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The Best in Community Service and Sounds of the 60s, 70s, and 80s
Owned and operated by the Mesquite Independent School District, this noncommercial, educational, community service station features mostly 70s with some grooves from the 60s and flashes of the 80s. Broadcasting to the public at a signal strength of 61,000 watts and streaming
world-wide, the station provides locally produced and syndicated community
service and educational programs, TSN news, updates on traffic provided by Total
Traffic Network, timely weather forecasts, and Mesquite ISD varsity game
This 2013 and 2011 MARCOM award winning radio station and 2014, 2013, 2012 D Magazine “Best Radio Station” reader's choice nominee serves as a learning laboratory for MISD high school students interested in exploring radio and communications as a career field. These Radio Broadcasting class student DJs are on the air live from 8:30 a.m. to 4:00 p.m. on school days. Click here to find out more about our student program.
Targeting parents, school district patrons, and other metro area adults with its programming, KEOM-FM airs a music format that provides nostalgic, uplifting fun for the listener.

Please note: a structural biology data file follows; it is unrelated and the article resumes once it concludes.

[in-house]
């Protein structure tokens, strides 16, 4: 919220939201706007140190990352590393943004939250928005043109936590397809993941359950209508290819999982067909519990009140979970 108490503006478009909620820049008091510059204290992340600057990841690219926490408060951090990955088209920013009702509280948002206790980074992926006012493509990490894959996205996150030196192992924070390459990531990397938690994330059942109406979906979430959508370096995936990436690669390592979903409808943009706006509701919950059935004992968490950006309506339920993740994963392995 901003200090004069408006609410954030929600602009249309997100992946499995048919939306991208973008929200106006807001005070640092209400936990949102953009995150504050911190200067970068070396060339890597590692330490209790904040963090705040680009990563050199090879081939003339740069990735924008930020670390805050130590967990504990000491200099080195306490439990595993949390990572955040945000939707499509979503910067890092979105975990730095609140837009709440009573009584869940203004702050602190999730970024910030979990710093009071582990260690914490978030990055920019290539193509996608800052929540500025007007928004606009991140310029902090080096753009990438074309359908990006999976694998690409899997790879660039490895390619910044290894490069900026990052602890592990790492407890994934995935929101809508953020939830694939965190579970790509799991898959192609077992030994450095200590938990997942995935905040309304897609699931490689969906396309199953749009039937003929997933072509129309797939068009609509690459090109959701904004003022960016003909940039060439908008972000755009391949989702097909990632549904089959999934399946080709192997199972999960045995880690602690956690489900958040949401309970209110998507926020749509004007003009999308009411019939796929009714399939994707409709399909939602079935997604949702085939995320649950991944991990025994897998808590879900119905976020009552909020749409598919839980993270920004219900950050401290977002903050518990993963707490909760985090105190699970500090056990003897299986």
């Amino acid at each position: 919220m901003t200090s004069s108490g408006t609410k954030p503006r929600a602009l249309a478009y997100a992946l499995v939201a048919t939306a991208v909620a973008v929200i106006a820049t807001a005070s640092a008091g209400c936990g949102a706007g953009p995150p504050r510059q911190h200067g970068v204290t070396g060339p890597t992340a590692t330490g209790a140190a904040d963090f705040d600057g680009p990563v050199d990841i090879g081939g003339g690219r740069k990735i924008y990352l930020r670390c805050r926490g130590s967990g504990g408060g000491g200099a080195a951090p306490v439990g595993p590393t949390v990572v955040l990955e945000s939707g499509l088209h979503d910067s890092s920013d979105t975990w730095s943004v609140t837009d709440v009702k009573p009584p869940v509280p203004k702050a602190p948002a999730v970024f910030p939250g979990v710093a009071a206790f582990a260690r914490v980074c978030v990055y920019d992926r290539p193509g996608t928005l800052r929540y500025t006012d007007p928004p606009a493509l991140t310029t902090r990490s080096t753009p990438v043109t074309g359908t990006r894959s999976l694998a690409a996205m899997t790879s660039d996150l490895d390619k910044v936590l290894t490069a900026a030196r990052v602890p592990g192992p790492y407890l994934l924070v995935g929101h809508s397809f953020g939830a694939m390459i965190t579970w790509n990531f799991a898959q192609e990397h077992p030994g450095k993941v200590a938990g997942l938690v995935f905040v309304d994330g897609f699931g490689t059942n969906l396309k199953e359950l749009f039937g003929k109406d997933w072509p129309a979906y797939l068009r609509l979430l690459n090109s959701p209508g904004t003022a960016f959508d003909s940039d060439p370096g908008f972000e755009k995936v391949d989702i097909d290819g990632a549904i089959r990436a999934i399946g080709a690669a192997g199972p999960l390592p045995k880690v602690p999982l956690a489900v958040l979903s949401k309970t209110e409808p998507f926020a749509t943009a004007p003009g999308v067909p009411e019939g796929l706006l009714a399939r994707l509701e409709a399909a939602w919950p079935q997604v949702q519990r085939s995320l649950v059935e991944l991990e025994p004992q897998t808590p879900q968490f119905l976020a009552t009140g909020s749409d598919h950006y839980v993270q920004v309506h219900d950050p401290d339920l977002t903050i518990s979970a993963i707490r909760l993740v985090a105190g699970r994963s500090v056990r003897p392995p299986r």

Texas State Network News airs at 55 past the hour, Monday-Saturday, 5:55 a.m. through 6:55 p.m.
KEOM-FM airs daily updates on area traffic and delays provided by Total Traffic Network as accidents and construction problems arise.
KEOM-FM airs a full schedule of live MISD high school varsity games during the school year. Play-by-play with KEOM sportscasters Ed Johnson and Steve Glenn is broadcast for boys' football, girls' volleyball, boys' and girls' basketball, boys' baseball, and girls' softball.
KEOM-FM programming can be heard in every MISD classroom, grades K-12, through the Mesquite ISD Electronic Media Services closed circuit cable system.
Founded by Dr. Ralph Poteet, former Mesquite ISD Superintendent, the station signed on the air September 4, 1984 on 88.3 FM with 3,000 watts on a 250 foot tower. In 1992, It moved to 88.5 FM and increased its power to 61,000 watts after the completion of a new 415-foot tall city/school communications tower at Mesquite Memorial Stadium.
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